TORONTO, ONTARIO - The author Anne Rice has been in the news recently for publicly renouncing her Roman Catholic faith. She used her Facebook page to make the announcement. Some questioned why this was news at all--Rice had previously left the church when she was 18 and only re-avowed the faith ten years ago. Certainly, NPR News has received quite a bit of criticism for its eight-minute interview of Rice on All Things Considered, which aired Monday.
However, Anne Rice has never been an author to me. Anne Rice was the best Reading teacher I ever had, in the sixth grade at Odle Middle School in Bellevue, Washington. The middle school gifted program I was in had self-contained classes, most taught by two gifted specialists, Linda Oman and Anita Bhat. However, there were more classes for the three grade levels than they were contracted to teach and thus outside specialists were brought in for various courses, usually Science and Math, but in this case, Reading.
Mrs. Rice made an impression right from the first day of school. For students already reeling from the structure of middle school compared with free-form elementary school, entering her classroom was an additional shock. Her diction was absolutely perfect, and it would remain that way the entire year. She made it clear that she would not tolerate students being late or any distractions in the classroom. The fact that we would learn that Mrs. Rice was sensitive to sunlight just seemed entirely appropriate for a strict Reading teacher. Yet, rather than feeling threatened by the expectations, I think most of my class viewed it as a chance to prove we were mature enough to handle it.
Fundamentally, this group of gifted students rather liked Reading, so the fact that we had a teacher that was going to push us was actually rather nice. I don't remember most of what we read in that class, but I do remember being questioned about vocabulary and learning more about the origin of words than I had ever encountered before. Through it all, Mrs. Rice wasn't actually that stingy about giving positive reinforcement, but it did have to be earned, and when you heard a comment like "Very good!" you knew that she meant it.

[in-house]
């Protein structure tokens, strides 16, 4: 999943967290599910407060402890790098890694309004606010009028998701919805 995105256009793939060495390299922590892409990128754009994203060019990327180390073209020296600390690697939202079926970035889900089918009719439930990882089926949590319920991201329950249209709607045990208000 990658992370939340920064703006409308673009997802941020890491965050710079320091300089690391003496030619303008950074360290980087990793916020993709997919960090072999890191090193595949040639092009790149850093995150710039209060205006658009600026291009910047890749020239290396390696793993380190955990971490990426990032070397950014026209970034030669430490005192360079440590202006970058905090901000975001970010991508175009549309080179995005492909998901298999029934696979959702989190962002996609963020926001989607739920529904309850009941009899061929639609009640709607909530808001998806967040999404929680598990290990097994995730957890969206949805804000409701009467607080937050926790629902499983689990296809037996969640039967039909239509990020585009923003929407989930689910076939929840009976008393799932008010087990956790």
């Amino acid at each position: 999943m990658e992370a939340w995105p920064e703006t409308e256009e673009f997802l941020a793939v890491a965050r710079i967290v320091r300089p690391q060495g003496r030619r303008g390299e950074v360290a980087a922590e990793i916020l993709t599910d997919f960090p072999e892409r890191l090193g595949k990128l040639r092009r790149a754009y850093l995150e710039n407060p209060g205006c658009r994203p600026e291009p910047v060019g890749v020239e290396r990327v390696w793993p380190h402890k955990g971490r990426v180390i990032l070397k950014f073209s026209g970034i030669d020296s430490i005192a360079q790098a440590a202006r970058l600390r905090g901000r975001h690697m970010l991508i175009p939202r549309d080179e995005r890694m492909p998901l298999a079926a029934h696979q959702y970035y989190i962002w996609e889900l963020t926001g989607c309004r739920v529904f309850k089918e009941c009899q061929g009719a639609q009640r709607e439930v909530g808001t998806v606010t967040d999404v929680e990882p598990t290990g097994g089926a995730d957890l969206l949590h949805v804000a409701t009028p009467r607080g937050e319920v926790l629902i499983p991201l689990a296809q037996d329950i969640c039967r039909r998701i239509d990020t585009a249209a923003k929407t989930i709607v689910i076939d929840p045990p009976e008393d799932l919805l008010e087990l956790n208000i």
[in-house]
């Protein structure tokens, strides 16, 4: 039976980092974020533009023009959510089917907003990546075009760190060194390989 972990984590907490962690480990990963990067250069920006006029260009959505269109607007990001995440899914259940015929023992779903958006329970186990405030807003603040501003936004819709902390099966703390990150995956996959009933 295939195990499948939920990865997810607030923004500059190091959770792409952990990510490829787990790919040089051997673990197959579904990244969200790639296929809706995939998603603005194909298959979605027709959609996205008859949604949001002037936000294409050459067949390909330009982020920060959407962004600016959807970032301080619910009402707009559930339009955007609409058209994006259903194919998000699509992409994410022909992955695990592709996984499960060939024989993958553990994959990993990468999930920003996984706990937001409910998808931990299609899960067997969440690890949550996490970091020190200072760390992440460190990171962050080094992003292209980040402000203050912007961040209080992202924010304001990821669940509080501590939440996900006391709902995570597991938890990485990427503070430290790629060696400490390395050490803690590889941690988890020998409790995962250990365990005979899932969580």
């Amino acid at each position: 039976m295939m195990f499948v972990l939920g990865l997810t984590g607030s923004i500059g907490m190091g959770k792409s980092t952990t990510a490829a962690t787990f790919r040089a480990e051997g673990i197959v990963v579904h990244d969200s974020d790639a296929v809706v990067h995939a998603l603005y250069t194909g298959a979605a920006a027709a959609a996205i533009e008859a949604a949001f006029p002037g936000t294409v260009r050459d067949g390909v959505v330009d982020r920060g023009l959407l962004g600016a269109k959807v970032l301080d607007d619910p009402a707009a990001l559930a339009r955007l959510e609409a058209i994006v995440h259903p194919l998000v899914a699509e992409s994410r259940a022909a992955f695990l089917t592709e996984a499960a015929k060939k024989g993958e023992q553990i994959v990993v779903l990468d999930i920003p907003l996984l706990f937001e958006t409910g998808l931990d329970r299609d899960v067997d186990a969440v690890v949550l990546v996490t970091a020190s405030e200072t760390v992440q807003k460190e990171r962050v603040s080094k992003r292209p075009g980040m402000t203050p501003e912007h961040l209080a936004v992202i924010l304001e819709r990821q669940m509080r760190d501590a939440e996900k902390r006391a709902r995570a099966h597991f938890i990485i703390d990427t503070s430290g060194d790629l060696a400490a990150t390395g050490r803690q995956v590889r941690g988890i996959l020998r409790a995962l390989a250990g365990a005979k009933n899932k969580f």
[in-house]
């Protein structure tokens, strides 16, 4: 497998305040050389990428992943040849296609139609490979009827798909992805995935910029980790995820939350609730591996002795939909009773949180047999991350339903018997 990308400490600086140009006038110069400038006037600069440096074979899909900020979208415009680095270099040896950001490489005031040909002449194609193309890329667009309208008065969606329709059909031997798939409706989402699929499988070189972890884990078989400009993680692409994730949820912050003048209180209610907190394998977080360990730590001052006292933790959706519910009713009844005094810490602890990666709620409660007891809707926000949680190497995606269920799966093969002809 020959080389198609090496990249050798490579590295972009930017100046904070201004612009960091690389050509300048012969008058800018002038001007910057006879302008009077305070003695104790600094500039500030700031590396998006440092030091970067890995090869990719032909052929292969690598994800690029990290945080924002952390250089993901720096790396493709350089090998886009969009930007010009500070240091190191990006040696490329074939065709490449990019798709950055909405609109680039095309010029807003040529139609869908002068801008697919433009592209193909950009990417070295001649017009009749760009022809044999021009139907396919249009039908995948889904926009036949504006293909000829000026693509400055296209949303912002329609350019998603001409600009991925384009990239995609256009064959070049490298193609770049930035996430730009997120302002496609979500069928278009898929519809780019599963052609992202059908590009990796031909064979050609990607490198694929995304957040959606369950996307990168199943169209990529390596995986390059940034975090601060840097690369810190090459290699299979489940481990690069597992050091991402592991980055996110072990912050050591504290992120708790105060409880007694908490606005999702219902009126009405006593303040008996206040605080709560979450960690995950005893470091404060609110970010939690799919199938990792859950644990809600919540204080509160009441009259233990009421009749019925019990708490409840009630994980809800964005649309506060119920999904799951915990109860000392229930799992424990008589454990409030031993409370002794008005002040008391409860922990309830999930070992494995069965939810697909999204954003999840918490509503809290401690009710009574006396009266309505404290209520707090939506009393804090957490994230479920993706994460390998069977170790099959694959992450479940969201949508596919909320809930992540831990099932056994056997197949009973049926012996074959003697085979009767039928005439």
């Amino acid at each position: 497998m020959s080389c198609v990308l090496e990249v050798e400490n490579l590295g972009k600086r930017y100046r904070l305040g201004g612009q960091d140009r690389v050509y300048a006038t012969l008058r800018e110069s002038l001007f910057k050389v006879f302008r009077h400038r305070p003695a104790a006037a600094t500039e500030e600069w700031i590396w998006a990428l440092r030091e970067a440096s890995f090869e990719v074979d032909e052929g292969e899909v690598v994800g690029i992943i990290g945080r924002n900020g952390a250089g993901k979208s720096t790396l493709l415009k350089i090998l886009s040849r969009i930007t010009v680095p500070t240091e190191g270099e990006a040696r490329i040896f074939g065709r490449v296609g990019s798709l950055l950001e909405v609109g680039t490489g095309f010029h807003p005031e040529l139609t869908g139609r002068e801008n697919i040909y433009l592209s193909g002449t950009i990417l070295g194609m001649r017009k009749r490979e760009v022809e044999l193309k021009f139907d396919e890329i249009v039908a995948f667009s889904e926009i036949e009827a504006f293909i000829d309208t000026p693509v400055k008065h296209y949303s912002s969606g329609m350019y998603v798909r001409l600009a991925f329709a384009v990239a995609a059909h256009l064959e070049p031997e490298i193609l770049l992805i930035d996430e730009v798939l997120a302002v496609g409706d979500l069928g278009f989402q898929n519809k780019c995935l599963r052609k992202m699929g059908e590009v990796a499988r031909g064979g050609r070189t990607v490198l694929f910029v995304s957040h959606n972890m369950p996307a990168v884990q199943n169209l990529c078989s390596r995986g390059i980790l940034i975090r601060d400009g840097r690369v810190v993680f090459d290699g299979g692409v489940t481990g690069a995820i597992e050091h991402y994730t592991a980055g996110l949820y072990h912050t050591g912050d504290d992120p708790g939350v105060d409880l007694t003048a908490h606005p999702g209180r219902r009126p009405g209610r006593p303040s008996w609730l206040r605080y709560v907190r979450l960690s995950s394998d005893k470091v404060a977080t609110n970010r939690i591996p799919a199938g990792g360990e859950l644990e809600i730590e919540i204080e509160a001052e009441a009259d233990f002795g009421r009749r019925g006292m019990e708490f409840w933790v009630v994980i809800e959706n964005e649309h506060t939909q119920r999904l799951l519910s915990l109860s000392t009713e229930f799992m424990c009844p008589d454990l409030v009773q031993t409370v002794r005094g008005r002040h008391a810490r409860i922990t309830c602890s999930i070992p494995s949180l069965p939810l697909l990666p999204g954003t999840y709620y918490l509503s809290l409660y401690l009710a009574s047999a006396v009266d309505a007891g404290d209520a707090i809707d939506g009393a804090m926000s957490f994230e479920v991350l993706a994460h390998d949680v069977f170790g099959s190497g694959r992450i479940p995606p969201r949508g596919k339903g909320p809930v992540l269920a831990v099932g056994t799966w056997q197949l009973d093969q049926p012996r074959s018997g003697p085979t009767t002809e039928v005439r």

I believe her class was the first time I ever tackled any Shakespeare, and I specifically remember reading "Romeo and Juliet" aloud. We would be assigned the various characters at the beginning of class, and mostly those assigned Romeo and Juliet would be working for their grades on a given day. One day, I was assigned Friar Laurence and managed to go through a fairly long passage (perhaps the beginning of Act II, Scene III), barely taking a breath. At the end of class, someone commented that they hadn't gotten a chance to get a good grade that day. Mrs. Rice just stated back, "I bet our Friar Laurence today thought the same thing at the beginning of class. Sometimes you have to take advantages of the opportunities you do have." Those of us listening learned an important life lesson that day.
While most of even my high school teachers are now retired or teaching elsewhere, I was amazed to find that Mrs. Rice is still at Odle as she has been since 1981, though she now mostly teaches Social Studies. She even has a web site which expresses her philosophy exactly as I remember it, that discipline creates a level of comfort that leads to everything else one should expect from an education.
I bet today's students are still getting that education in her classroom, and furthermore that Anne Rice is still making sure that they're paying attention to it.